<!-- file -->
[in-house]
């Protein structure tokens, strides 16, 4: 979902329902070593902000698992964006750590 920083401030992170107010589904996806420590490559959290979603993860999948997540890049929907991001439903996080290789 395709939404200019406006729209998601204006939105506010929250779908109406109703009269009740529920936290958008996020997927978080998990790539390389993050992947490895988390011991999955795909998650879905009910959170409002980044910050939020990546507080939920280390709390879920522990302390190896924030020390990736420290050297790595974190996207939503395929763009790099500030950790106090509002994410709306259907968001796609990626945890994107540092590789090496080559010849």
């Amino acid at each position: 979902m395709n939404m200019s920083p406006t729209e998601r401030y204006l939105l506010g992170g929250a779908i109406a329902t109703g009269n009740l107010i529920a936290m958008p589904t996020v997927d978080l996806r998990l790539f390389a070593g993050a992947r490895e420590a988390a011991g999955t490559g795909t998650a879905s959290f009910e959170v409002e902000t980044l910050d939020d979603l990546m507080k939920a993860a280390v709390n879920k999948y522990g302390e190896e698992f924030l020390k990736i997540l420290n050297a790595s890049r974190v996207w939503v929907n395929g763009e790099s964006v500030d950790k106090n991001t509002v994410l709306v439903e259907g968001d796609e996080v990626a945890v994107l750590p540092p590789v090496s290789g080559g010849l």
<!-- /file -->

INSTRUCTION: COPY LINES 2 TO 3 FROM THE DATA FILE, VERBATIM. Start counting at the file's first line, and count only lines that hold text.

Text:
């Protein structure tokens, strides 16, 4: 979902329902070593902000698992964006750590 920083401030992170107010589904996806420590490559959290979603993860999948997540890049929907991001439903996080290789 395709939404200019406006729209998601204006939105506010929250779908109406109703009269009740529920936290958008996020997927978080998990790539390389993050992947490895988390011991999955795909998650879905009910959170409002980044910050939020990546507080939920280390709390879920522990302390190896924030020390990736420290050297790595974190996207939503395929763009790099500030950790106090509002994410709306259907968001796609990626945890994107540092590789090496080559010849």
């Amino acid at each position: 979902m395709n939404m200019s920083p406006t729209e998601r401030y204006l939105l506010g992170g929250a779908i109406a329902t109703g009269n009740l107010i529920a936290m958008p589904t996020v997927d978080l996806r998990l790539f390389a070593g993050a992947r490895e420590a988390a011991g999955t490559g795909t998650a879905s959290f009910e959170v409002e902000t980044l910050d939020d979603l990546m507080k939920a993860a280390v709390n879920k999948y522990g302390e190896e698992f924030l020390k990736i997540l420290n050297a790595s890049r974190v996207w939503v929907n395929g763009e790099s964006v500030d950790k106090n991001t509002v994410l709306v439903e259907g968001d796609e996080v990626a945890v994107l750590p540092p590789v090496s290789g080559g010849l």